Getting back on the horse . . .

Well, my friends, it’s time . . . to get back to regular posting, I mean, as I finally caught up with your kind and thoughtful comments!  I wonder if others find it hard to know where to begin, too? I’ve been thinking about what I want to share and so on, then decided I would simply upload images from my time in Tacoma (part One), then add notes and probably some of my thoughts along the way. I hope that works for all of us.

I took literally thousands of photos after I left Edmonton late last September, so there were plenty to choose from.  I think I will write above the photos (just so you know what I’m going on about . . .).

This is a long post, so don’t worry if you can’t get through it all, and don’t feel obliged to comment on all, or any, of it. I totally understand about that.

Here is a photo from my friends’ back porch in Langford, BC, where I stayed while waiting to get new ID suitable for entering the USA. That took longer than I’d imagined, partly due to the fact that I had only my birth certificates with me; all else is in storage ‘somewhere’. Anyway, the autumn colours were lovely and I especially liked this view through the latticing.

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We kept busy, ,y friends and I, as I waited. One trip we took was to a small country market and I couldn’t resist taking this photo of the pumpkin / squash display. I have a painting planned, based on this sumptuous collection of colours and shapes.IMG_5599

Once I arrived in the wee Varda (travel trailer; I like the original gypsy word, VArdo, but liked to think of Varda as a feminine form), I adjusted my diet to fit my food prep options. I have never cooked in a microwave, but really didn’t want to have the propane hooked up, so I quickly learned to make simple and delicious meals. More about that in a separate post, I think. Below is the glass dish I used for cooking everything from morning oatmeal to pasta and veggies.IMG_5710

It wasn’t long before I got back into crochet and knitting. More on that later, but I couldn’t resist sharing this cute photo. So true, isn’t it?

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I had fun taking photos in the Varda, too. Some of my oranges were especially interesting in shape and I liked the composition of this one sitting on my unmade bed one morning.

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My friends have a lovely upright piano that belonged to Mr. R’s mother. They loanded me a book for adult learners and I had a lot of fun any time they were both out, just noodling around and working my way almost to the middle of the book. I used to attend all my younger son;s lessons (violin, viola, piano, etc.) and had always wanted to play myself. Music is very healing, at least for me. There is a wonderful book called “Music as the Bridge” that gave me a different outlook on the place of music in the world and in my life.IMG_5834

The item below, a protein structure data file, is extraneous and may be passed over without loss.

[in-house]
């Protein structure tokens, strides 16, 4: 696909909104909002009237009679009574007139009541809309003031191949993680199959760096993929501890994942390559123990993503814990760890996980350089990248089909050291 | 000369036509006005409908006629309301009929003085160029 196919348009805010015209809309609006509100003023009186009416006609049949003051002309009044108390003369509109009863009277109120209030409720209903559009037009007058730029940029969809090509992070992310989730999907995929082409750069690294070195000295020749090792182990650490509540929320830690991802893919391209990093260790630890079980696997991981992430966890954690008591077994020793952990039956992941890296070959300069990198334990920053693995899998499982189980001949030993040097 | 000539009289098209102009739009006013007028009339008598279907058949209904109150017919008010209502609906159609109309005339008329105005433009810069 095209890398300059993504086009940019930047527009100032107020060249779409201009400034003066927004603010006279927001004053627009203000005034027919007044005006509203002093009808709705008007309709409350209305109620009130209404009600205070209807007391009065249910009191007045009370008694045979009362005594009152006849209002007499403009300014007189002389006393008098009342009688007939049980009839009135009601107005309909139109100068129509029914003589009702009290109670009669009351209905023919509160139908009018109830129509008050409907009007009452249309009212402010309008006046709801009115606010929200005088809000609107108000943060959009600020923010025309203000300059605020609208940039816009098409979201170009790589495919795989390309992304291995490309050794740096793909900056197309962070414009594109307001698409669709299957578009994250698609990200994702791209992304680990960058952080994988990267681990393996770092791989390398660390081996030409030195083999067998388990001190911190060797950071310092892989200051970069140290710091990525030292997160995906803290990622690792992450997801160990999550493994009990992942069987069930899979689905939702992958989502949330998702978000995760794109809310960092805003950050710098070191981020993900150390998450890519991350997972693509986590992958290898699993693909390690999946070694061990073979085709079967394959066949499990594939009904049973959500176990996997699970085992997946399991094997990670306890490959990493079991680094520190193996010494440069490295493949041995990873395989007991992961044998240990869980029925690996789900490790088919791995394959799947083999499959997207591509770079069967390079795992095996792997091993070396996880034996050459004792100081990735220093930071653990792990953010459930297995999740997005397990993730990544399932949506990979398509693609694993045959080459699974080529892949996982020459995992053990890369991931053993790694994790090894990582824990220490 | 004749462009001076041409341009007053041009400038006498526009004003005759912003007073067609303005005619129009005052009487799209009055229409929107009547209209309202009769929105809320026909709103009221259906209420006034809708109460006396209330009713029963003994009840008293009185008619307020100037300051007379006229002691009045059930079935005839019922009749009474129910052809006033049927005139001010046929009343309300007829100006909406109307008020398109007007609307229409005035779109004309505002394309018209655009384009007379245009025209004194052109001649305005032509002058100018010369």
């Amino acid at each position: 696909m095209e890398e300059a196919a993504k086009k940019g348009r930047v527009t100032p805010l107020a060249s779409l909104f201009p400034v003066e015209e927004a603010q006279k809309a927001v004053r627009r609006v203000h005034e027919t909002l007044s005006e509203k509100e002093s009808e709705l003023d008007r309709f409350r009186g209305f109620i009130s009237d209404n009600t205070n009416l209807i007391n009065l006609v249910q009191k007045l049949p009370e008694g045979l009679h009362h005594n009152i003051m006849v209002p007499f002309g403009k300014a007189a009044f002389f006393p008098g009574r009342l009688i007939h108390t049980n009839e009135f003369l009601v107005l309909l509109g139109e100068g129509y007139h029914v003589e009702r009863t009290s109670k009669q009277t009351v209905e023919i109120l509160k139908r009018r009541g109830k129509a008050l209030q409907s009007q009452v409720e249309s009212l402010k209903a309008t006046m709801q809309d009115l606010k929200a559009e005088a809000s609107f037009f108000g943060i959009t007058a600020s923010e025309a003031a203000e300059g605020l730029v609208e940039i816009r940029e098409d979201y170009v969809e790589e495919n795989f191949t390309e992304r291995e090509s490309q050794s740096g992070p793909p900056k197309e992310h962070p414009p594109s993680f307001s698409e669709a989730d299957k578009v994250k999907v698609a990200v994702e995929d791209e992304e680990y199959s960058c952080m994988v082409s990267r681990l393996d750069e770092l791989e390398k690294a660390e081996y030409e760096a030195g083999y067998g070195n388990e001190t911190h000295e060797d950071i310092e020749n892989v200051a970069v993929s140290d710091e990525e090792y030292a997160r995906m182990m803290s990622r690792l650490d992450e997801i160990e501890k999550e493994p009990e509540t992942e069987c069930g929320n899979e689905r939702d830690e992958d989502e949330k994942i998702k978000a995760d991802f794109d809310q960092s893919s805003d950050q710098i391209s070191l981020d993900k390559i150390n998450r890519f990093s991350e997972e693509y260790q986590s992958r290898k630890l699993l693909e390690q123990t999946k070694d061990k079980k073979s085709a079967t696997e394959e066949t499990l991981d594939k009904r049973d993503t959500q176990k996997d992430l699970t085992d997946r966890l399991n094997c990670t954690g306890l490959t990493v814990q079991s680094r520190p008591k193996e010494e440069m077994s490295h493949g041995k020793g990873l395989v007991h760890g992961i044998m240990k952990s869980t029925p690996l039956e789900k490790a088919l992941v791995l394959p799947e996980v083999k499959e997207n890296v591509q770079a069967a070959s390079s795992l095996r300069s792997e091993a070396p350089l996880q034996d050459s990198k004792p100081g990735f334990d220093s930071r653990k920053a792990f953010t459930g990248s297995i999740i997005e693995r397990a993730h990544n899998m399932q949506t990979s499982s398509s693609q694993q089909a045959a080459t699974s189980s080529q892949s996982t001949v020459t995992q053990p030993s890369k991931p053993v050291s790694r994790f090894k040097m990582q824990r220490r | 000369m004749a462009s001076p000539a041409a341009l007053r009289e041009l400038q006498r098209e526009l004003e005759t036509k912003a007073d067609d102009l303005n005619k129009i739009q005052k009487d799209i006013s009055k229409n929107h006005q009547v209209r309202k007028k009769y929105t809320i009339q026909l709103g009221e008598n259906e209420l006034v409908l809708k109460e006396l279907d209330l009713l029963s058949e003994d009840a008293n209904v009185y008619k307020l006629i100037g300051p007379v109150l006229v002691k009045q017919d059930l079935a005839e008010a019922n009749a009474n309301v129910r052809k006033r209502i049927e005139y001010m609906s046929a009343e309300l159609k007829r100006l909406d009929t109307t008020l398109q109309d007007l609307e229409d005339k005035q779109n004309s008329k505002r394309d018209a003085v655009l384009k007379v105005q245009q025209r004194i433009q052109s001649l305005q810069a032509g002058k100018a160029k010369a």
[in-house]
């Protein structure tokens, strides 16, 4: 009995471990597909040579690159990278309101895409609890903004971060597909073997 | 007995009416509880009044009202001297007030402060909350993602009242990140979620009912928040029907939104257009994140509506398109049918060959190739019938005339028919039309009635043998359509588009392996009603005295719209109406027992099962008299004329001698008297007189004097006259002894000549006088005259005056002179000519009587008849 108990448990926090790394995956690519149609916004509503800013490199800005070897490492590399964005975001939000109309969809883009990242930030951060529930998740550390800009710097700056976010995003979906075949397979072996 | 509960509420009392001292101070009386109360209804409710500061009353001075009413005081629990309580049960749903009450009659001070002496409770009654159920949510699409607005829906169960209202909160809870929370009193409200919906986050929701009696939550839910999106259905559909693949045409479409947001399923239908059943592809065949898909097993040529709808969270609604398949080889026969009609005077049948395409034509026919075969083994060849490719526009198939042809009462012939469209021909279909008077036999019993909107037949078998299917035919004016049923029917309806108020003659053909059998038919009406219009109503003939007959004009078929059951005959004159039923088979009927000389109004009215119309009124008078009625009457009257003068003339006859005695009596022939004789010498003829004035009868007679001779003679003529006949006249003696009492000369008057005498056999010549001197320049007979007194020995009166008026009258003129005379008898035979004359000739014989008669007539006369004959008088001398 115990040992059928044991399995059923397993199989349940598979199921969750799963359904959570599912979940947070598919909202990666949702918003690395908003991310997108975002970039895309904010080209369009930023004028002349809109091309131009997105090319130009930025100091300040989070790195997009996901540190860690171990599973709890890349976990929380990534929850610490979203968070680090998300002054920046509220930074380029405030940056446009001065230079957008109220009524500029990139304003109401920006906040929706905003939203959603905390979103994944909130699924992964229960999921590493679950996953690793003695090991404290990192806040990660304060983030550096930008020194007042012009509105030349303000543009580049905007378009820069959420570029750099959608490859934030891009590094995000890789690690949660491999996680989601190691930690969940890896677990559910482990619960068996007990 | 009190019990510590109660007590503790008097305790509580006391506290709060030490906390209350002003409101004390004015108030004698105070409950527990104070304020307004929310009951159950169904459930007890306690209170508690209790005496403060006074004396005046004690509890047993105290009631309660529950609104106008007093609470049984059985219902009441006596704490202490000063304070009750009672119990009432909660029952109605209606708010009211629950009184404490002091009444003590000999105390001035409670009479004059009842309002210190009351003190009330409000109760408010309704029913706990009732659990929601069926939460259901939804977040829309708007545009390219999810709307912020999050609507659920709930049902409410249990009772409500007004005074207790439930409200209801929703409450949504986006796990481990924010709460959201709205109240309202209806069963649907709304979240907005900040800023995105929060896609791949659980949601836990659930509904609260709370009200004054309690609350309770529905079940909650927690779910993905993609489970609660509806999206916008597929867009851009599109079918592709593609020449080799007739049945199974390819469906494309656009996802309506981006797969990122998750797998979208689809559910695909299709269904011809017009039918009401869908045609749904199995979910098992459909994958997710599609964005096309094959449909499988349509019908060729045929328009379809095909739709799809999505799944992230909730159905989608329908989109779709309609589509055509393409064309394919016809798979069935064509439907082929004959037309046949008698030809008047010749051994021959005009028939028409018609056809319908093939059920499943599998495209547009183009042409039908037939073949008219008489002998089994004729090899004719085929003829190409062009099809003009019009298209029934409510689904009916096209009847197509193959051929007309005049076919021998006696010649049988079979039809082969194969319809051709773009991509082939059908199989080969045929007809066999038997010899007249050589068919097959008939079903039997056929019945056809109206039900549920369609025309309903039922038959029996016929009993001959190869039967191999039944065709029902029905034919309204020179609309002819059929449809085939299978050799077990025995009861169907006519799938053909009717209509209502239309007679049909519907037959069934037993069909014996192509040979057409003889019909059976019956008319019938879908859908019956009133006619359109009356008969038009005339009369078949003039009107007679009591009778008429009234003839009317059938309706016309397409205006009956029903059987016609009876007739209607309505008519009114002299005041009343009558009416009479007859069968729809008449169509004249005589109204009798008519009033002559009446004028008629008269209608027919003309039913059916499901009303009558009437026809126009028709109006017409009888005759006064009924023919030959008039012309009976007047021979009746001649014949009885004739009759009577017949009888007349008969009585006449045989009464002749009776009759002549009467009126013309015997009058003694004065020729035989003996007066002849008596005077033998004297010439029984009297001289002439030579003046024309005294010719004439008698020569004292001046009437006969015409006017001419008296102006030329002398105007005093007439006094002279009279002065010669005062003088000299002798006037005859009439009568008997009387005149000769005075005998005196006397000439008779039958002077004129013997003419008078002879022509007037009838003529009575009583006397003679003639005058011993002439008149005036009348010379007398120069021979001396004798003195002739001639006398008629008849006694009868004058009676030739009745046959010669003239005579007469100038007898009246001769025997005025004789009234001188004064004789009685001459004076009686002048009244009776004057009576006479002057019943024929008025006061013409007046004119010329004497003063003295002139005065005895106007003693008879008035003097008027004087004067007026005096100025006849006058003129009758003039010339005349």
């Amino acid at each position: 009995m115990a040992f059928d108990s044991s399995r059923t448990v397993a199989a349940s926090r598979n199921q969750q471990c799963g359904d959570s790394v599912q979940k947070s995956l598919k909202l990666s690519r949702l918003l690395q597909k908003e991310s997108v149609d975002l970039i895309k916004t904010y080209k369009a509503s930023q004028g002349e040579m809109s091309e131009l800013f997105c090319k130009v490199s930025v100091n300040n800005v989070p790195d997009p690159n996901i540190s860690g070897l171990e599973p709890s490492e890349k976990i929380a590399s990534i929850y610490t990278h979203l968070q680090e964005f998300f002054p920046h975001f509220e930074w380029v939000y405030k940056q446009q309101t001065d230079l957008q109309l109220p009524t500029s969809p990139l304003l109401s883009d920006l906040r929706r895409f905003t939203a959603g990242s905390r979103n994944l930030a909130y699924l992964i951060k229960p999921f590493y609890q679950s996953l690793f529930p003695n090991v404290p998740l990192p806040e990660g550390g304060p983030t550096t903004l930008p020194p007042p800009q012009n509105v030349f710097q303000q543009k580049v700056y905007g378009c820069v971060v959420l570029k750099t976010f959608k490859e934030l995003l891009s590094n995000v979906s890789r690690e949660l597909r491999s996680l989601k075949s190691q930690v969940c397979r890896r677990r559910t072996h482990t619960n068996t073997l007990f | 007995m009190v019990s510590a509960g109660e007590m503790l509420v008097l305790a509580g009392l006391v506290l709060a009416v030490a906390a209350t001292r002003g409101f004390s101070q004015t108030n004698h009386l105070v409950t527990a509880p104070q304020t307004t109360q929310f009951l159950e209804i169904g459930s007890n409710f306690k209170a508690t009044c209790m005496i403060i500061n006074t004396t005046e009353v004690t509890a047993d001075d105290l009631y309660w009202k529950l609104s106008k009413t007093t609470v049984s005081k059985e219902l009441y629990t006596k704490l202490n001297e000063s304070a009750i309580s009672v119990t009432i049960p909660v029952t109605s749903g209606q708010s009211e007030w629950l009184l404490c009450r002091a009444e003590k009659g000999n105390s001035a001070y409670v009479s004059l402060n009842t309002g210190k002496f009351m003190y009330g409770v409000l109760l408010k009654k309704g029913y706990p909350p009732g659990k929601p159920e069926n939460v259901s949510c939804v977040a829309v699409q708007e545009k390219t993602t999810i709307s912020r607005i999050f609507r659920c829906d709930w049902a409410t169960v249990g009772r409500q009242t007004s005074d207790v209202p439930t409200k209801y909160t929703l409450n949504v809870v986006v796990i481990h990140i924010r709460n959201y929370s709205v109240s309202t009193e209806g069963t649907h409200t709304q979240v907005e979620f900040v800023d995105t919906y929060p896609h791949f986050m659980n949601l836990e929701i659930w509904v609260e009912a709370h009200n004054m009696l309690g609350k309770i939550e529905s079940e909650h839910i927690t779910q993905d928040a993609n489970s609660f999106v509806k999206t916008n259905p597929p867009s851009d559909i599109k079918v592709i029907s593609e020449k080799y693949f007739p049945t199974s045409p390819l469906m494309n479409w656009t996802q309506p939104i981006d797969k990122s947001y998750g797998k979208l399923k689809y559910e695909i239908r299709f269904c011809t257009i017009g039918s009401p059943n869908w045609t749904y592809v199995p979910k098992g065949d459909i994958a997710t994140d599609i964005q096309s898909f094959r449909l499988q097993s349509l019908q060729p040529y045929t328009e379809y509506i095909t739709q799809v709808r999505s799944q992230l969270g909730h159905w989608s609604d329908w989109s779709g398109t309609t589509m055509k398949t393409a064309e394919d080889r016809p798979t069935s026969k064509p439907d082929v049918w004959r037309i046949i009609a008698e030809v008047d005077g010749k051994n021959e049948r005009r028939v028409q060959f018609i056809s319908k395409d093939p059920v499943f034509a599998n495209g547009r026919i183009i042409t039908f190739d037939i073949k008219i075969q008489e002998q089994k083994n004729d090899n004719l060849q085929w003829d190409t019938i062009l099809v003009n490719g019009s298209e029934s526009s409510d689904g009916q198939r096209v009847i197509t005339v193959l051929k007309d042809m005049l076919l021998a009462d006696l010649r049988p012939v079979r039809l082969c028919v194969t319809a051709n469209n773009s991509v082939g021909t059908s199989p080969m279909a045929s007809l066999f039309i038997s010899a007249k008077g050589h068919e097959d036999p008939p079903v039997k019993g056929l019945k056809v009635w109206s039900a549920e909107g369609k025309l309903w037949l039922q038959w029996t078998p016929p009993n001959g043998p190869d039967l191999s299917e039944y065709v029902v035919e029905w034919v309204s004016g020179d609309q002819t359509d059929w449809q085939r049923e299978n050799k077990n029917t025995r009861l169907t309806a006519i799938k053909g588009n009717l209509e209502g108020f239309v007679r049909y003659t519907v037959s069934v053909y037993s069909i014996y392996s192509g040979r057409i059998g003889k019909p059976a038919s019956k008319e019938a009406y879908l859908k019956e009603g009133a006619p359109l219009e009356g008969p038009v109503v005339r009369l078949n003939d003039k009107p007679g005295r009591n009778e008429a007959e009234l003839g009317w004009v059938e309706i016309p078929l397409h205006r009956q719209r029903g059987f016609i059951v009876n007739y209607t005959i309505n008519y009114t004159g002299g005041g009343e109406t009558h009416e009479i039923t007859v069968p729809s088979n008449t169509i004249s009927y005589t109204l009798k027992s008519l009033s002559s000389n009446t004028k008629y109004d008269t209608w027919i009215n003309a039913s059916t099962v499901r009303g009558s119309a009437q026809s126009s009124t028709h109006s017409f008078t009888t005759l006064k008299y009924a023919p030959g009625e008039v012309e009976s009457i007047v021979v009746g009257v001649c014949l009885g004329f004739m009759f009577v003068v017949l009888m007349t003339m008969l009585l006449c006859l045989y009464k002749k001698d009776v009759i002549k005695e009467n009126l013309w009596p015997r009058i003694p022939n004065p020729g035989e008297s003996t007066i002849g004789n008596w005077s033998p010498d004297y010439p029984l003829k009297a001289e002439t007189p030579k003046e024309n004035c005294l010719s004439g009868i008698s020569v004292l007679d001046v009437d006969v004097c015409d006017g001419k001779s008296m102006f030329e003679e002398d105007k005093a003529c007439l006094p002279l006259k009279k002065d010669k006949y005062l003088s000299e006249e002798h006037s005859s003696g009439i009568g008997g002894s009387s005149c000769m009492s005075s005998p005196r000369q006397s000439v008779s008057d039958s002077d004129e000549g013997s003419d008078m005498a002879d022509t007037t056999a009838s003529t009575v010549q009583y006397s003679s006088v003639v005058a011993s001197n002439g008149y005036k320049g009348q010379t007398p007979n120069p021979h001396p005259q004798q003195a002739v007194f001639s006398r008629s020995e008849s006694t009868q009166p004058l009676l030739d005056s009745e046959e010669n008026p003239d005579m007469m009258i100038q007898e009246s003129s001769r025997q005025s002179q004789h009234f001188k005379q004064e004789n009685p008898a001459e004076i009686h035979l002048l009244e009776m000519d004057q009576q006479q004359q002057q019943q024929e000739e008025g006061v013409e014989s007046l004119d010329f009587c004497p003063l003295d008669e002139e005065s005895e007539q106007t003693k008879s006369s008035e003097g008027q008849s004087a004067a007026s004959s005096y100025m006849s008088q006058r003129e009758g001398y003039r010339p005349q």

AS I think I’ve mentioned, <rs. R was not well for most of the first month that I was there. Once she was feeling better, we had some fun making Christmas gifts for her grandchildren. Each received a fleece blanket, which was made by putting two pieces of fleece back to back, cutting slits along the sides (we used masking tape so that the slits would be even in length), then knotting eacch pair of ‘tabs’.IMG_5949

This is the back of the blanket pictured above.IMG_5950

THEN, we got more serious about creativity. Before I went south, my friend J (Mrs. R) had asked me to teach her to knit and crochet again (she’d learned as a child, then not done any for some years). You may be appalled to know that I pretty much threw her in at the deep end when it came to the knitting. we decided that she would make a scarf for her husband for Christmas and chose patterns that reflected their individual heritages.

The scarf is made of Classic Wool on two sets of circular needles, so the pattern is always facing the knitter (easier for the knitter and making any errors simple to spot and correct.

In the end, though, J found the loose ends of the unused circular needle were too distracting for her, so I knit the pattern bits. She did most of the plain knitting, though. Here is the first end once the patterns were completed. The row counter is there mostly to mark the beginning of the raven pattern segment.IMG_5960

At the bottom is a row of Fair Isle hearts; J’s grandmother was from Oban and apparently liked to tease her husband about his being only a Lowlander.IMG_5962

Mr. R’s grandparents, like my maternal ones, came from Norway,, so we chose to include two ravens, one on each end of the scarf. They were considered to be Odin’s birds, Hugin and Munin (Thought and Memory), who flew all over the world each day, bringing back news to Odin. This pattern came from a book I had from the library a few years ago. The book is called Selbuvotter (Mittens/Gloves of Selbu); it has many lovely patterns for gloves and mitts traditional in Selbu, Norway.IMG_5963

The upper pattern band is also from the Fair Isle tradition. It has Os and Xs for Hugs and Kisses, with Crosses in between for blessings.IMG_5964

This is the ‘back’ side of the scarf.IMG_5965

J gave me two lovely rayon tops from Holy Clothing, a company selling ethically made clothing. This photo shows the embroidery around the neckline of my favourite piece.IMG_6089